I went back into time today and I didn’t even do it with atop a platform-mounted saddle with a big clock on it.
Was just sitting in my pod, pushing papers and bits about, the headphones funneling a 70s station into my ears (I like 70s music – it’s a far more comforting time than now).
The song “Hotel California” came on and I blinked. I suddenly (and vaguely) recalled a game I used to play on the Atari, a two-player thing where you shot your way through top-down mazes. I remember sitting at my pal’s Jesse’s exotically-Jewish house, working our way through it in a bedroom that smelled like wet dog. Miki, that was the dog’s name, a big old poodle-sasquatch-thing.
I posted the game memory over to Jesse who responded with “Wasn’t that a thing about zombies? And you had to touch your partner to bring them back to life?” No, that was another game, one with isometric levels and brain-searing neon. Found a picture of it online and marveled at it. Oh yes, I remember being quite good at this thing.
But now my background was blurring, the time-machine’s clock handles spinning. At lunch, images hit me. The Philippines. Our maids (originally Rennie and Tessie, then Cora and Tessie). The smell of gun oil in the NavMag as I’d listen to my tinny radio while cleaning a wall of M-14s. F-4s whining through the pattern below our house. A sig-parasol balsawood plane my brother and I built and watched sail over the fence, wafting far out over the jungle, white and pink against the emerald green.
And Oklahoma City, riding my bike on an epic loop around the Lake Hefner reservoir, stopping at the far side to sit on the guardrail and eat a sandwich, looking over the green prairie fields.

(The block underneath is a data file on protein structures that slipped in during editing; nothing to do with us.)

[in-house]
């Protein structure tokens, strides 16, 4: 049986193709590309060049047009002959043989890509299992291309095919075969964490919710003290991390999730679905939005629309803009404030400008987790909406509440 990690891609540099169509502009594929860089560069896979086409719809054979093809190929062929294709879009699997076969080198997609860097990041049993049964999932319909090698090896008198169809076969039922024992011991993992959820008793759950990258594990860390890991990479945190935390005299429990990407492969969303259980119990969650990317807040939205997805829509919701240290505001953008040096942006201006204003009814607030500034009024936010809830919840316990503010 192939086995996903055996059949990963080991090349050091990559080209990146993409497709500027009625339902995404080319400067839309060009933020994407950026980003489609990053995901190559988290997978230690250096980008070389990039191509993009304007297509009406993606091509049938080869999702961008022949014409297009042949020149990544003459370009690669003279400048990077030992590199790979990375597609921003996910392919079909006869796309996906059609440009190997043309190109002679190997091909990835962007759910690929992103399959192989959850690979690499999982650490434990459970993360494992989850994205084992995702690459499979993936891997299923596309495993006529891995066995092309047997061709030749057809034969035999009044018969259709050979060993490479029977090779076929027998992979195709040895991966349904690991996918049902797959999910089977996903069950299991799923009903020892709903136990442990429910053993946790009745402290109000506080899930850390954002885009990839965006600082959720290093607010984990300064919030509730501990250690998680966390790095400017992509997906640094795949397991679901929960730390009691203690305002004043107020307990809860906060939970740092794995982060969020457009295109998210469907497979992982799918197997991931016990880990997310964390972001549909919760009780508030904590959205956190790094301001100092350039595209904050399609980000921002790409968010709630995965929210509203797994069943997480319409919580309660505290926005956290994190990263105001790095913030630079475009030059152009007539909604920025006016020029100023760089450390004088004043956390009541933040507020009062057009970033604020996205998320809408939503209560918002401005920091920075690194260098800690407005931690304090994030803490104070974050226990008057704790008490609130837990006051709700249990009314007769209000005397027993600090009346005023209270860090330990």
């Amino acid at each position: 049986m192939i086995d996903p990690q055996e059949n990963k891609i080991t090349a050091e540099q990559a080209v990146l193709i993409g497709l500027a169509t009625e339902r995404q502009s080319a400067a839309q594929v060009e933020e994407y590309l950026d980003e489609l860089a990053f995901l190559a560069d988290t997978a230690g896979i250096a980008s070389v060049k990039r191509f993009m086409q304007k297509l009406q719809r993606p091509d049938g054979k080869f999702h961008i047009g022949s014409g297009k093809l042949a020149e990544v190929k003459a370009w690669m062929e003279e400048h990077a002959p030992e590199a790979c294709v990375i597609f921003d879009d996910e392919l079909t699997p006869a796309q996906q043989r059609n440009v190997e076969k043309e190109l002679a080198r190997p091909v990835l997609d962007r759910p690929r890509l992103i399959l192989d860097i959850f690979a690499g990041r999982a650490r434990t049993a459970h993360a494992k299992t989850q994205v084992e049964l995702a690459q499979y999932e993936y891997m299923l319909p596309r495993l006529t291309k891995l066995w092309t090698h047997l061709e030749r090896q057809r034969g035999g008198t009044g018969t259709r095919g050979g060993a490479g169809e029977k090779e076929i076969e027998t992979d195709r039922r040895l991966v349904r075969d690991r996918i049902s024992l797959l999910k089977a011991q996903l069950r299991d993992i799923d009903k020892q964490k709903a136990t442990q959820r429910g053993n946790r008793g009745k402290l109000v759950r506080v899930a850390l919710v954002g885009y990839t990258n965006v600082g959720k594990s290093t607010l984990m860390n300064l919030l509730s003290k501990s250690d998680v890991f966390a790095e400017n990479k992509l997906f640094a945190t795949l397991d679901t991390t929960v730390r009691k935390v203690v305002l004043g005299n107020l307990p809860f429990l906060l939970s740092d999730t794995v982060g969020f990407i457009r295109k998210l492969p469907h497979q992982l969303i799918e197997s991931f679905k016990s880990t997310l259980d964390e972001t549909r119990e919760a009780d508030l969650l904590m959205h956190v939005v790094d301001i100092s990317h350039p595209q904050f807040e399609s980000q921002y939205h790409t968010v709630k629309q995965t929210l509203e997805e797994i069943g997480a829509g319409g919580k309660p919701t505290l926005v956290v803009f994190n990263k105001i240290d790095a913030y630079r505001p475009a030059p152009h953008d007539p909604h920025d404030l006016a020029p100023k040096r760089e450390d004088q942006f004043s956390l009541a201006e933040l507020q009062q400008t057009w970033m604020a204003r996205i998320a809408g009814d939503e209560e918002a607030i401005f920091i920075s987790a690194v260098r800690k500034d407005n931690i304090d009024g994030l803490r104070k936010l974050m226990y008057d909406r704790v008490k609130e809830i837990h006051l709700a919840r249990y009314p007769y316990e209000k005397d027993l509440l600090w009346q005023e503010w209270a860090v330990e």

Our train layout in New Jersey, and my dad bending a paperclip into a handy dandy uncoupling tool. I sat in the present and bent one at my desk and smiled. There was a creek in our backyards, with rabbits occasionally running through the dew-jeweled grass.
As time drifted in my officeworker day, I remembered my friend Tom in the Philippines, his guitar-banging sessions in his bedroom. All those Avalon Hill games – Africa Korps at Tom’s house, Richthofen’s War on a bench at George Dewey High School, Jutland with Dad on the floor in Oklahoma City, with the furniture pushed clear of the North Sea and the clocks showing 2am.
Then there was Milton Bradley’s Dogfight, little Spads and Fokkers in card-flipping death duels, medals rattling on their stands.
Smokey and Misty, two cats, with their love and eventual ends.
Cincinnati and my bonehead friends, and the stupid stunts we got each other into. The railroad bridge with the sad bones of a shattered dog below the deck-truss.
Turtles in the backyard in California.
So much history.
If your life does flash before your eyes when you die, I’ll enjoy mine. I’m just sitting here smiling.